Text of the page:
'' 1 IB I '




\ \ ^ / /'/



3 1



/D / /' 1


*-' =

= 0.2

\ v - / -^ ' , '

L j ^

^ <-' / /


Ag =







FIG. 5. Typical magnetic circuit.

of the parts are indicated on the sketch, and the problem to be
solved is the calculation of the necessary ampere-turns in the coil
to produce a given total flux of, say, 1,000,000 maxwells through
the path (1).

The reluctance of path (1) alone consists of the air-gap reluc-
tance in series with the reluctance of the iron limb of length li
and cross-section AI. Thus,

p l *i

" A a X 1 "" Ai X MI

all dimensions being expressed in centimeters. The only
unknown quantity is MI, and this can be determined because the
flux density in the iron will be

B'\ = -~ - - = 100,000 maxwells per square inch,


where the index " is added to the symbol B to indicate that inch
units are used and that the density is not expressed in gausses.

Knowing B for a given sample of iron, the value of the per-
meability />t can be found, and Ri calculated by putting the
numerical values in the above equation. The necessary m.m.f.
for this portion of the magnetic circuit (i.e., path (1) only) is
$1 X Ri gilberts.

The actual procedure would be simplified by using the curves
of Fig. 3 thus:

Referring to the upper curve (for steel), the ampere-turns per
inch required to produce a flux density of 100,000 lines per square
inch is seen to be 80, and since the iron portion of path (l)is
25 in. long, the ampere-turns required to overcome the reluctance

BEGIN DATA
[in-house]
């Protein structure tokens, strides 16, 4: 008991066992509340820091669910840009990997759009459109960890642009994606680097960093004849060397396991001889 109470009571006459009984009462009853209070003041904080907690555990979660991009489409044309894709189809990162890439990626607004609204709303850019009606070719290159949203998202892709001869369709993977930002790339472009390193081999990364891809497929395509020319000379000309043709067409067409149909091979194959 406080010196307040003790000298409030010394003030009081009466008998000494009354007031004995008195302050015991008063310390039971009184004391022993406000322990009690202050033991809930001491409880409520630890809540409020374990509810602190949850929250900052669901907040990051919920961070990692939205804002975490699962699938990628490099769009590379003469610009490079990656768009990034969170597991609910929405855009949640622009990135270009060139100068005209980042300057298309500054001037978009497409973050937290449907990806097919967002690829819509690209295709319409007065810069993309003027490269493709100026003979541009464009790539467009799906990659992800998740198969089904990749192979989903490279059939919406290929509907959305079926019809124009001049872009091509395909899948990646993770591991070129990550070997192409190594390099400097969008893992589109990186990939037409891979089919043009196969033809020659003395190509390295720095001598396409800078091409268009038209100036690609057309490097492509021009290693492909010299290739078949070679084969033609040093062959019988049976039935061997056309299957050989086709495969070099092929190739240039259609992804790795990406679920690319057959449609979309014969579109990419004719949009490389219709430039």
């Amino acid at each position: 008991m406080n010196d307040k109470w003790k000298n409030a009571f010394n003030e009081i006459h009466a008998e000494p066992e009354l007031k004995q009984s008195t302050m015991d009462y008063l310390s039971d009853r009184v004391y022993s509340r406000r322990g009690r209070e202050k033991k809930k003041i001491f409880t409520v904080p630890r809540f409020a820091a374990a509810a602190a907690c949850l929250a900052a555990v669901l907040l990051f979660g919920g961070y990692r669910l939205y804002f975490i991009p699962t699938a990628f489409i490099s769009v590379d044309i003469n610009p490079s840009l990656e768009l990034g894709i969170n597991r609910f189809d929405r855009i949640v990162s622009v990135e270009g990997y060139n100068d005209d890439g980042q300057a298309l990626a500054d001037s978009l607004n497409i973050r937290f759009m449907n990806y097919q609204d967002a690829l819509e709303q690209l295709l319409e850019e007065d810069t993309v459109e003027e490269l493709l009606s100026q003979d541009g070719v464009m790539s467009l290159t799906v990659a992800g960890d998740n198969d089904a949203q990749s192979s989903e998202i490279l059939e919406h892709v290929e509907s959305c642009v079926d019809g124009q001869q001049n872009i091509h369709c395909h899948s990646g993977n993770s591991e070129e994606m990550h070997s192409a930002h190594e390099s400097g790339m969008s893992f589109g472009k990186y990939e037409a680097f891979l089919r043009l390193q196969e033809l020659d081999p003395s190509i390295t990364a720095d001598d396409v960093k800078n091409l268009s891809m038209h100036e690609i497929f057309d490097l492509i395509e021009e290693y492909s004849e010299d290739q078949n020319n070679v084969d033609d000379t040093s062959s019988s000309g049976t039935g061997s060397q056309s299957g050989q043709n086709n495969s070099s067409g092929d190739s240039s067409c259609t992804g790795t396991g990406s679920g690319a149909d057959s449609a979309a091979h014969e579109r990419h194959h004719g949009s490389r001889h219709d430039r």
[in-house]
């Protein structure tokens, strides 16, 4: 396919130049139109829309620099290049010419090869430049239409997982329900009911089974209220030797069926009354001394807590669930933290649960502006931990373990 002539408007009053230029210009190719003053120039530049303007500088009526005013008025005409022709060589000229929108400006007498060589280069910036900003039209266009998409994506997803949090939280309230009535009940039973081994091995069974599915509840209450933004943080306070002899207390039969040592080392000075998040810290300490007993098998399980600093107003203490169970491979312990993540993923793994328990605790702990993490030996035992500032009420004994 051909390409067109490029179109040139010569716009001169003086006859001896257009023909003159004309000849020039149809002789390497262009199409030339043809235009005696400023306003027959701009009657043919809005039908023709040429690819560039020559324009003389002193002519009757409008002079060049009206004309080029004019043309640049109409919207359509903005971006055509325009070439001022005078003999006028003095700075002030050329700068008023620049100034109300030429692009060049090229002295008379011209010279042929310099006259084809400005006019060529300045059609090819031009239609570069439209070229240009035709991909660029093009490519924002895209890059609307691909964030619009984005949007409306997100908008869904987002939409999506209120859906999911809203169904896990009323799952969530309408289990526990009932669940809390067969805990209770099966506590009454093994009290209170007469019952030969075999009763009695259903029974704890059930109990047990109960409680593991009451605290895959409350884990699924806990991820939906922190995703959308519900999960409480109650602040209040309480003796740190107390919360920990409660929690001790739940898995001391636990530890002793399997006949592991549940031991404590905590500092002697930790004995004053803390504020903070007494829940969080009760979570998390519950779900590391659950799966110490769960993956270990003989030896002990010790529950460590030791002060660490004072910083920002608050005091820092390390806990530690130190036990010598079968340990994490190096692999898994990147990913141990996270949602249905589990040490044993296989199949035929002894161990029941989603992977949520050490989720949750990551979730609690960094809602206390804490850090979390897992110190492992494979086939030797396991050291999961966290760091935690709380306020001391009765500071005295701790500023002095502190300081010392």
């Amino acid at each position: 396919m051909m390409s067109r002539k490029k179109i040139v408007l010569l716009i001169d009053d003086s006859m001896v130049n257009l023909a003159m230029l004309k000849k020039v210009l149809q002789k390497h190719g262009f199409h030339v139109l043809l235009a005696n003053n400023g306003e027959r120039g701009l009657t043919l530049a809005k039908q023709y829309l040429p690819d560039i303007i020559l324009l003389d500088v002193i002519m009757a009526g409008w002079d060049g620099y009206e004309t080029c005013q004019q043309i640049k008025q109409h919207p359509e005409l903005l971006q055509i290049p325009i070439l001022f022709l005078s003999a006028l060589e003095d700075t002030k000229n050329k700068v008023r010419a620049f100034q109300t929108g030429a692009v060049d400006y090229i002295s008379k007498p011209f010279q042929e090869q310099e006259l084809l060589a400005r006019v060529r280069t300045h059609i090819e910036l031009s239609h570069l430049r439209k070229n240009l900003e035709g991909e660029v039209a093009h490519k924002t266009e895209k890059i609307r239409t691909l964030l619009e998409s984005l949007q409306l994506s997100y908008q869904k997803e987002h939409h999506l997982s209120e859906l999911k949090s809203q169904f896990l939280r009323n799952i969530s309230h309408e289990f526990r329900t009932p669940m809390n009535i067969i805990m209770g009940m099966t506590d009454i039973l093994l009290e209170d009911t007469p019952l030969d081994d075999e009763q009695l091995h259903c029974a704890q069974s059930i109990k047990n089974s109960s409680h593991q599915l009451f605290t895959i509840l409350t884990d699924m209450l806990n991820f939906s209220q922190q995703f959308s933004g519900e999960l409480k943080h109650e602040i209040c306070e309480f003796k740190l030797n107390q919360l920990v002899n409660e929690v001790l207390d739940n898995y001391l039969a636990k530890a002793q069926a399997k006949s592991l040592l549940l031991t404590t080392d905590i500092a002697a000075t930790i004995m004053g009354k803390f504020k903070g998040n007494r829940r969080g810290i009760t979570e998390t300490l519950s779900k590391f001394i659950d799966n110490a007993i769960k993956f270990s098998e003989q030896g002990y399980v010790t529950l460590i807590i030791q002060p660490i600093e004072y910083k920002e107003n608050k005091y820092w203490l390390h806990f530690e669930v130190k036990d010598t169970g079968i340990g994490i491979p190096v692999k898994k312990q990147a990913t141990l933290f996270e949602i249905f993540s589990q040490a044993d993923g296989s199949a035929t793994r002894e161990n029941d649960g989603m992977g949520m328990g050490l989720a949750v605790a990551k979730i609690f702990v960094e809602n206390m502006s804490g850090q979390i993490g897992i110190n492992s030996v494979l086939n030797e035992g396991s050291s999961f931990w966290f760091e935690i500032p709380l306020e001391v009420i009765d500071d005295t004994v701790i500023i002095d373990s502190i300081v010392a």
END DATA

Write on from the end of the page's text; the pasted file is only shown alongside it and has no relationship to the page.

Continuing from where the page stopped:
of iron only are 80 X 25 = 2,000.

For the air portion of path (1), we have,

m.m.f. = $1 X reluctance of air gap

0.4rS7 - 1,000,000 X 4 p * g'f g


SI = 1,560

The total SI for path (1) are therefore 2,000 + 1,560 = 3,560

m.m.f. = 0.47T X 3,560 = 4,470 gilberts.

Observe now that this' m.m.f. is the total force which sets up
the magnetic flux in path (2), or, in other words, it is the differ-
ence of magnetic potential which produces the flux of induction
in the two parallel paths (1) and (2). To calculate the total flux
in path (2) we have,

$2 = m.m.f. X P 2

20 V fi 45
= 4,470 X i CO'K>I = 227,000 maxwells

I /\ Z.OT:

The total flux in limb (3) under the exciting coil is, therefore,
$ 3 = ^ -f <|> 2 = 1,227,000. The density in this core is,

The necessary ampere-turns per inch (from Fig. 3) are 8, and
the SI for path (3) are 8 X 50 = 400.


The total ampere-turns required in the exciting coil to produce
a flux of 1,000,000 lines across the air gap in path (1) are there-
fore 3,560 -f 400 = 3,960, which is the answer to the problem.

In all cases when there is no iron in the magnetic path, i.e.,
when n, = 1, as in the air gaps of dynamo-electric machines, the
required ampere-turns depend merely on the density B, and the
length I of the air gap. The fundamental relation, m.m.f. = HI
can tfren be written QAirSI = Bl whence,


SI per centimeter (in air) =

SI per inch (in air) = f _ B = 2.02 B

= 2B approximately

If the density is expressed in lines per square inch,


SI per inch (in air) = s~s


These formulas are easily remembered and are useful for making
rapid calculations.

With a view to the more thorough understanding of electro-
magnetic problems likely to arise in the design of electrical
machinery, it should be observed that path (2) of the magnetic
system shown in Fig. 5 may be thought of as a shunt or leakage
path, the useful flux being the 1,000,000 maxwells in the air
gap of path (1). It is important to note that this surplus or
leakage magnetism has cost nothing to produce, except in so
far as the total flux < 3 is increased in the common limb (3),